Megan Krzmarzick

 

Portland-based abstract artist Megan Krzmarzick uses dramatic, bold colors and textures to get her point across and express deep and resonating emotions and energies.

Through her work, Megan explores healing and identity, the reality of time and beings in flux, and competing narratives that weave in and out of our lives shaping different forms and frames of reality. She is the author of a hand painted poetry zine “Running Away from Home,” a small press publication carried at Powell’s Books. Megan also leads creative workshops as the founder of “Humanities Dept.”

 

 

 

0

Print Edition: January 2019

All This And More by Jessica Hische

 

Anthony Bourdain by Lewis Rossignol Art

 

Forest by Jean Jullien

 

Gentlemen by DEF Prints Co.

 

Gilmore Girls by Sprout Jam

 

I’m Vegan by Ashley Percival

 

Mid-Century Modern Art Print by Gallery J9

 

Pinky Swear by Jazzberry Blue

 

Tom Waits Cassettes by The Word Association

 

Tundra by In a Pale Place

0

Print Edition: December 2018

Give the Joy Back by Anthony Burrill

 

Beetle Bug Folk Art by Maggie Magoo Designs

 

Circulation by Kelly Ventura

 

Cubicle Sweet Cubicle by Yardsale Press

 

Do It Anyway 2 by Kristi Kohut

 

Head and Hand 01 by Wit & Delight Shop

 

Morse Code Sign by Magnolia

 

Pomme Print by Cosas Minimas

 

Tropical Plants by Kimberley Dhollander

 

Wes Anderson Alphabet Poster by Abbie Illustrations

0

Katie McCann

 

Katie McCann‘s intricately cut and pieced together collages appear to be antique, vintage, and forgotten though they’re far from it. The creatures she creates are from a childhood world of faeries, witches, science fiction, and botany living in their own unique habitat. I’d rather like to have a conversation with each of them.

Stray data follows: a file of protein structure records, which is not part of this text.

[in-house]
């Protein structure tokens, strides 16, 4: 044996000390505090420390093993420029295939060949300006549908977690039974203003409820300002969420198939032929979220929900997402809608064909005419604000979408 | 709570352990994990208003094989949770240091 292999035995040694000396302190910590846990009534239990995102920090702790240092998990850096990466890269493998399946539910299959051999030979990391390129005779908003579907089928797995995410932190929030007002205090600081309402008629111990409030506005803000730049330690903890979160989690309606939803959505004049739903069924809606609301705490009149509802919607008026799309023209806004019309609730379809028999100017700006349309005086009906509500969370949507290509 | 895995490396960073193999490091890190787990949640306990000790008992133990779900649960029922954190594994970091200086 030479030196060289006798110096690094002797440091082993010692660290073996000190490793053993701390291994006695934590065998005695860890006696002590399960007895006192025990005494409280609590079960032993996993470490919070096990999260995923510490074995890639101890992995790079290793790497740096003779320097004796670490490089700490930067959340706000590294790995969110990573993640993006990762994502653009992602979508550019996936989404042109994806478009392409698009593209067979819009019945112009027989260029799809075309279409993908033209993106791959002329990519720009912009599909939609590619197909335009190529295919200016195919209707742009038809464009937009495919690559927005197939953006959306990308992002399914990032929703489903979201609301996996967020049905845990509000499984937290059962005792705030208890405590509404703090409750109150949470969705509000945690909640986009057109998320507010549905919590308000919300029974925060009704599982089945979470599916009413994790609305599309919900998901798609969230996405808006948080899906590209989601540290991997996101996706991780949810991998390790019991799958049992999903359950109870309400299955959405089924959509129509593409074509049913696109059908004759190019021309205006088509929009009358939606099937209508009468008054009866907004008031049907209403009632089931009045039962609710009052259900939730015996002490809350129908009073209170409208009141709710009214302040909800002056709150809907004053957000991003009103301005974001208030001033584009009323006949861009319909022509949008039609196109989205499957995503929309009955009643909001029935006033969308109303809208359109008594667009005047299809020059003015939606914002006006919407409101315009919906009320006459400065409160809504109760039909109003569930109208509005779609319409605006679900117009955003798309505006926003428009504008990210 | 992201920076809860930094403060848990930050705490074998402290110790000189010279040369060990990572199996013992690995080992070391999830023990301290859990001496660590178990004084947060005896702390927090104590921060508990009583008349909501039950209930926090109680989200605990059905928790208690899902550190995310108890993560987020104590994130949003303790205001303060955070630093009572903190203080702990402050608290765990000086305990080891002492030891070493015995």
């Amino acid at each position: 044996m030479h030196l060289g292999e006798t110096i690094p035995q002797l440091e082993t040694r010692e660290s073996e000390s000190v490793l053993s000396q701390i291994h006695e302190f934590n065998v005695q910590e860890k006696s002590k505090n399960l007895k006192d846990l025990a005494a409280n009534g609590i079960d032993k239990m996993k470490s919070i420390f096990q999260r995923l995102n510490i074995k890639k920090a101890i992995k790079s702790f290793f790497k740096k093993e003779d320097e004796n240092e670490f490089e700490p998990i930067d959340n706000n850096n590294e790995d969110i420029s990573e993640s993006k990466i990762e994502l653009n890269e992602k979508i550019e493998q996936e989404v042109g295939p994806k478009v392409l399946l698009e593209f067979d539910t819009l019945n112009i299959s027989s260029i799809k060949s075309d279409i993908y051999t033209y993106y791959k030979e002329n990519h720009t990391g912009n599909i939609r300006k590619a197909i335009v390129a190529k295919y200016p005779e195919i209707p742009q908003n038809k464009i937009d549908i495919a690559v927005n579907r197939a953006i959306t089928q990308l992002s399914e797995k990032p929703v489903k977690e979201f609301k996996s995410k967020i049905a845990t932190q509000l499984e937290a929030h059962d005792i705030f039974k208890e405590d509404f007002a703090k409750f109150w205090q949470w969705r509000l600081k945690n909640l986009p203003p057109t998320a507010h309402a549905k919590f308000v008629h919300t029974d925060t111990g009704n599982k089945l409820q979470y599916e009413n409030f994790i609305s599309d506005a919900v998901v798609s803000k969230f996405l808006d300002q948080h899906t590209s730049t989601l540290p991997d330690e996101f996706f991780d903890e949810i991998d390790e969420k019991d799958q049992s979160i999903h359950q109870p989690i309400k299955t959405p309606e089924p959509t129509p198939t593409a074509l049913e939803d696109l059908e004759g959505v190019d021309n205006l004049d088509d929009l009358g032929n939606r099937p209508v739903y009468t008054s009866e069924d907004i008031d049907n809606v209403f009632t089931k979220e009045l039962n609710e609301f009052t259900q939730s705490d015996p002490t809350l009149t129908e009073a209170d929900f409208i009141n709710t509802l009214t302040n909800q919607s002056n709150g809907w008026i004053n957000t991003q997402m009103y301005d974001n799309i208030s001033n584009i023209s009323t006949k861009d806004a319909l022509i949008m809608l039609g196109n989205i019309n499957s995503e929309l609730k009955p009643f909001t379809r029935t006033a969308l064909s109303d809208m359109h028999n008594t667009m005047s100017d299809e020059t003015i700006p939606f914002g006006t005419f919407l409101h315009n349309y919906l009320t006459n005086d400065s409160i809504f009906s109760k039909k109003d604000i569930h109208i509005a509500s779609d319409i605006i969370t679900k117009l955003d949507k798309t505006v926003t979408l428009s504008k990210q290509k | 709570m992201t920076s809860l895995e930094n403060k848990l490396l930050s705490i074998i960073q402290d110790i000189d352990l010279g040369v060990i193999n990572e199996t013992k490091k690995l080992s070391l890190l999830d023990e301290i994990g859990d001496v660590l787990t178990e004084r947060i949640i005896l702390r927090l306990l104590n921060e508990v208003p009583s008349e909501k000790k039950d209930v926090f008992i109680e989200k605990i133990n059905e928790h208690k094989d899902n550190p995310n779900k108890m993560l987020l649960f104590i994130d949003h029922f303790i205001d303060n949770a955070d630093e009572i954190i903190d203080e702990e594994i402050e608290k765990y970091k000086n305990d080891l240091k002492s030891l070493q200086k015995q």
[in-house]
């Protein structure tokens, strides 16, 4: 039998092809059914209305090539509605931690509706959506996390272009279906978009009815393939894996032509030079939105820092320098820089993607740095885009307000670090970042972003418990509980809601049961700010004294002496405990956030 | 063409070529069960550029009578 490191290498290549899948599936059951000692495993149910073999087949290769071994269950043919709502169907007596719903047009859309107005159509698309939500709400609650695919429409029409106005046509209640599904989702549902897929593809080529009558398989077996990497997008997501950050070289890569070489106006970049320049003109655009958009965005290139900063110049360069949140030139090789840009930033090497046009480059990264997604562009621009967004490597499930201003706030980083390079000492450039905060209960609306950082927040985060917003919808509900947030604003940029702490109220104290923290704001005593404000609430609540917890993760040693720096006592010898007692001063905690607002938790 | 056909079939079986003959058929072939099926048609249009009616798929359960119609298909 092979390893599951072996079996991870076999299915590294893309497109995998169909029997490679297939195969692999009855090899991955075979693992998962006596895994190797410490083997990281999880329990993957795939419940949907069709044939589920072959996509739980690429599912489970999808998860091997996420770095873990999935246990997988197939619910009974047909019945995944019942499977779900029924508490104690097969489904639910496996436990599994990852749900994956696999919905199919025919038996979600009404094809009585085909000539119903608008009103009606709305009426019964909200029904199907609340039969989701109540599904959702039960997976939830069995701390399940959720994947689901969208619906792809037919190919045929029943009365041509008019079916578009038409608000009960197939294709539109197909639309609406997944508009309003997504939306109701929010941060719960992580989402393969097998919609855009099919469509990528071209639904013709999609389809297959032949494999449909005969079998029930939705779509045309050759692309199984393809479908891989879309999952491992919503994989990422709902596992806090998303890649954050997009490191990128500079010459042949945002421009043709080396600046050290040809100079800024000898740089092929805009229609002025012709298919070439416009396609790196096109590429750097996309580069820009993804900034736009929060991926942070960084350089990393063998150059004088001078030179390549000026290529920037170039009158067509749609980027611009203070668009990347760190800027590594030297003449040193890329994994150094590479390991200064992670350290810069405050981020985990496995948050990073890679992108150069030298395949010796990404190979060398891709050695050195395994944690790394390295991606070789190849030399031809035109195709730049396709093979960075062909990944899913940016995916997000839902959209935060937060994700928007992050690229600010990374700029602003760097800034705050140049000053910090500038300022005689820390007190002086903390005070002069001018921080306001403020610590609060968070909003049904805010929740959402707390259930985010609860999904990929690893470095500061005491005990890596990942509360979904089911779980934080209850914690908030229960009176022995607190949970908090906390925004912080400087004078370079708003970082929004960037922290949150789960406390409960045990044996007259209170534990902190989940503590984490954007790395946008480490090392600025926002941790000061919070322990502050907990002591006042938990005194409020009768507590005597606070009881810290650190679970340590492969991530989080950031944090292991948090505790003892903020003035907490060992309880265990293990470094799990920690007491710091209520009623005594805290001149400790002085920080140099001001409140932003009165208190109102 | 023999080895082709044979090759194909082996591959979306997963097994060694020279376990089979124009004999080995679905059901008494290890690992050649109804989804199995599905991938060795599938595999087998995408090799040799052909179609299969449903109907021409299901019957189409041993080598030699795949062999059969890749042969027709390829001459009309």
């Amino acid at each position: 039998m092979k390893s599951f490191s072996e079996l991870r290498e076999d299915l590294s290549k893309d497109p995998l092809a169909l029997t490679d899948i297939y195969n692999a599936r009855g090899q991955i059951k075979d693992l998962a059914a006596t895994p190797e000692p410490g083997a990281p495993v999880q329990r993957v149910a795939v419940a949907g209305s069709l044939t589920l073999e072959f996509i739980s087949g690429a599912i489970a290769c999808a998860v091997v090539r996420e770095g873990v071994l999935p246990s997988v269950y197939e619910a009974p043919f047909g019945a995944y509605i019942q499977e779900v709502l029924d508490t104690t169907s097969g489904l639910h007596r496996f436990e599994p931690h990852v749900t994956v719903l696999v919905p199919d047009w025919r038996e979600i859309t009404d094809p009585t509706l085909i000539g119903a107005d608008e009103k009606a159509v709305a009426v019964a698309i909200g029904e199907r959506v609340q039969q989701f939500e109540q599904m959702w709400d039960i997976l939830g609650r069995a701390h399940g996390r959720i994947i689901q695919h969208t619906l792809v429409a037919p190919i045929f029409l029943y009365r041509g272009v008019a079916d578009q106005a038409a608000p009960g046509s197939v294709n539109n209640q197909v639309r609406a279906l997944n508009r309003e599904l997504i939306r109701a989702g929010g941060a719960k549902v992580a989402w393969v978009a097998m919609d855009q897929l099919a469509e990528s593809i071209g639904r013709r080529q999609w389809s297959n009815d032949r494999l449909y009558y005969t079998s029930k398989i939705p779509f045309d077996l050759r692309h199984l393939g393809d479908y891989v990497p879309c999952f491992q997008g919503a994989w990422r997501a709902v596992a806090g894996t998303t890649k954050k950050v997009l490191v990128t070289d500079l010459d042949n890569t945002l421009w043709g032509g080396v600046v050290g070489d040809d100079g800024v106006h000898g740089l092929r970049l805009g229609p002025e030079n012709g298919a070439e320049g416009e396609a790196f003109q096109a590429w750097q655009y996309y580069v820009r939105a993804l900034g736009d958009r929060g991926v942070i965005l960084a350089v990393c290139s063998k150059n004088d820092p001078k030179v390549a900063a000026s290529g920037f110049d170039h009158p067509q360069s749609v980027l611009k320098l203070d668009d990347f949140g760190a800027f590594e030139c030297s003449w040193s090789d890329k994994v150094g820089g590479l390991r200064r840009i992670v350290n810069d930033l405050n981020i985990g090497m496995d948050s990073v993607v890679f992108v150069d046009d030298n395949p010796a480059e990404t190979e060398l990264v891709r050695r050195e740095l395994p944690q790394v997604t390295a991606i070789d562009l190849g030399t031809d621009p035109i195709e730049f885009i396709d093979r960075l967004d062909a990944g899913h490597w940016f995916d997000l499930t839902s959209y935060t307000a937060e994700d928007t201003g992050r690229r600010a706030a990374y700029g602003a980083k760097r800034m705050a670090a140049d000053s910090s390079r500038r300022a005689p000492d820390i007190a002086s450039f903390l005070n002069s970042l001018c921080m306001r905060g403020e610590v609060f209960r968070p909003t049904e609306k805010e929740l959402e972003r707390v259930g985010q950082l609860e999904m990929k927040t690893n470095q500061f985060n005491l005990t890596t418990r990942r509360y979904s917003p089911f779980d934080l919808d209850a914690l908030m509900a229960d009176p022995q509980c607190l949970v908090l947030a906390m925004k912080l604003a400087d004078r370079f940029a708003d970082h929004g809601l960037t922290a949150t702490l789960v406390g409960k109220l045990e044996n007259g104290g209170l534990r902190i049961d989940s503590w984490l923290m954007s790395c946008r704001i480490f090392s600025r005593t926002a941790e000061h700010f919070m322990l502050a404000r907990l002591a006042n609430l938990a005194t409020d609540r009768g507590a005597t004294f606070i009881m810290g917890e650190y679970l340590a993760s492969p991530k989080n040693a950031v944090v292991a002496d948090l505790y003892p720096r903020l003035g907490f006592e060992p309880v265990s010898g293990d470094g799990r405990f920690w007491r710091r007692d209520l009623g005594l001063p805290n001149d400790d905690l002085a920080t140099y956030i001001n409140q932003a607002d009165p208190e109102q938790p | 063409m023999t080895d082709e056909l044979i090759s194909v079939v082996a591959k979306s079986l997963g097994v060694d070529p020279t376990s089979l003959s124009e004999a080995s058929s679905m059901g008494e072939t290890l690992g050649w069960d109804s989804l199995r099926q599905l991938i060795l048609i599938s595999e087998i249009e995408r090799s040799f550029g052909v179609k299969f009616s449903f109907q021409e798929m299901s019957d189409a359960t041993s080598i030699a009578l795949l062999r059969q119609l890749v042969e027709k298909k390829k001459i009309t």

Shop Katie McCann’s work

 

 

 

 

 

 

0

Lisa Vanin

 

Lisa Vanin‘s paintings combine the natural world with a touch of the macabre, usually through the presence of a snake or a skull or three. Each piece sets a melancholy tone that leaves me wondering more about the circumstances surrounding it all. Don’t miss Vanin’s (super affordable) ceramic snakes or metal pins either.

Shop Lisa Vanin’s work

 

 

 

 

 

0

Tin Can Forest

 

If you’re at all fascinated with the occult – whether just during the month of October or more – have a look at the work of Tin Can Forest. Canadian artists and publishers Pat Shewchuk and Marek Colek work collaboratively to create art, video installations, films, and books inspired by the the forests of Canada, Slavic art, and occult folklore. Their pieces are darkly beautiful with stories to tell.

Shop the work of Tin Can Forest

 

 

 

 

 

2

Yu Maeda

 

Artist Yu Maeda was born in Kumamoto, Japan and now calls Southern California home. Subjects like skulls, knives, brains, and blood usually have a sinister air about them, but Maeda’s brightly colored, gape-mouthed creatures seem way too energetic and happy for any of that nonsense!

Shop Yu Maeda’s work

 

 

 

 

 

0

Alberto Ortega

 

Alberto Ortega‘s landscape paintings depict homes and streets where people live their everyday lives, though their presence is only hinted at through parked cars and glowing windows.

As an immigrant to the United States, I am intrigued by American suburban life as depicted in film, literature, and visual art. Through the images I create of American homes, buildings, and man-made environments, I seek to portray society and some of its contradictions. These scenes represent hopes and dreams, the threat of their failure, and alienation. I hope that my paintings set a stage that allows a drama to play out within the viewer.

Shop Alberto Ortega’s work

 

 

 

 

0